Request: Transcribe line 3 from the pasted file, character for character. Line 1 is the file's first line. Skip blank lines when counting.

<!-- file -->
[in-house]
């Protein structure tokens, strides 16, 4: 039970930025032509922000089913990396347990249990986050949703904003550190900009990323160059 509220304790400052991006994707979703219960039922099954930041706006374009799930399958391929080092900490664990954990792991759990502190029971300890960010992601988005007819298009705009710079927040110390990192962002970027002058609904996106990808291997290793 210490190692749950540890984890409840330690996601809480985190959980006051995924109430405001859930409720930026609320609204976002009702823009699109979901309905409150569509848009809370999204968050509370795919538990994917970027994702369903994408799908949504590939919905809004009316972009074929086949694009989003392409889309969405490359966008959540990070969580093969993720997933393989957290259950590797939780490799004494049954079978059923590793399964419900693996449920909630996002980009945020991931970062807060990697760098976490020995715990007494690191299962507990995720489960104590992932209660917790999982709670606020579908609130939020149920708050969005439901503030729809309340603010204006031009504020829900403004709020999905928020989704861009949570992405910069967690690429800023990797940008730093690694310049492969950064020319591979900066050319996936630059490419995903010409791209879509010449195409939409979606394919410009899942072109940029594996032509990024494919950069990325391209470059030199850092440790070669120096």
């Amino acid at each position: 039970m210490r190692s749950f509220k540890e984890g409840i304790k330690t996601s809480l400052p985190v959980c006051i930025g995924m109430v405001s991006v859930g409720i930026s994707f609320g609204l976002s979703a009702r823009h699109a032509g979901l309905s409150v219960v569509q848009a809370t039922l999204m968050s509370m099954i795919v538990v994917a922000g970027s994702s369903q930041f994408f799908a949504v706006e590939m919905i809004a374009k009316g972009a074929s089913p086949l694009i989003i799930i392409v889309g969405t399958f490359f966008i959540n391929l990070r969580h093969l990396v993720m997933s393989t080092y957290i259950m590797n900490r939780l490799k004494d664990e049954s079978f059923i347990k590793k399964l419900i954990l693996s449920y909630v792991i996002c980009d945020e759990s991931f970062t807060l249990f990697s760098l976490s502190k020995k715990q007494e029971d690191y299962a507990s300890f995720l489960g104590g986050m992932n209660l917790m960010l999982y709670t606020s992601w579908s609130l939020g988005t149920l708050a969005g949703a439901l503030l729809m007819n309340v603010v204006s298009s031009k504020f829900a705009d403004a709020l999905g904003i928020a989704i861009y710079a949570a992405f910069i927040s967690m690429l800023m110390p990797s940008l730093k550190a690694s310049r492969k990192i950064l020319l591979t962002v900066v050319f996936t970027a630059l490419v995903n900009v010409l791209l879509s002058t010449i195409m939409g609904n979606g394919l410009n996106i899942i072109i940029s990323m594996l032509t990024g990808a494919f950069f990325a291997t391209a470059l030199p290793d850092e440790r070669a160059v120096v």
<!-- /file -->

């Amino acid at each position: 039970m210490r190692s749950f509220k540890e984890g409840i304790k330690t996601s809480l400052p985190v959980c006051i930025g995924m109430v405001s991006v859930g409720i930026s994707f609320g609204l976002s979703a009702r823009h699109a032509g979901l309905s409150v219960v569509q848009a809370t039922l999204m968050s509370m099954i795919v538990v994917a922000g970027s994702s369903q930041f994408f799908a949504v706006e590939m919905i809004a374009k009316g972009a074929s089913p086949l694009i989003i799930i392409v889309g969405t399958f490359f966008i959540n391929l990070r969580h093969l990396v993720m997933s393989t080092y957290i259950m590797n900490r939780l490799k004494d664990e049954s079978f059923i347990k590793k399964l419900i954990l693996s449920y909630v792991i996002c980009d945020e759990s991931f970062t807060l249990f990697s760098l976490s502190k020995k715990q007494e029971d690191y299962a507990s300890f995720l489960g104590g986050m992932n209660l917790m960010l999982y709670t606020s992601w579908s609130l939020g988005t149920l708050a969005g949703a439901l503030l729809m007819n309340v603010v204006s298009s031009k504020f829900a705009d403004a709020l999905g904003i928020a989704i861009y710079a949570a992405f910069i927040s967690m690429l800023m110390p990797s940008l730093k550190a690694s310049r492969k990192i950064l020319l591979t962002v900066v050319f996936t970027a630059l490419v995903n900009v010409l791209l879509s002058t010449i195409m939409g609904n979606g394919l410009n996106i899942i072109i940029s990323m594996l032509t990024g990808a494919f950069f990325a291997t391209a470059l030199p290793d850092e440790r070669a160059v120096v």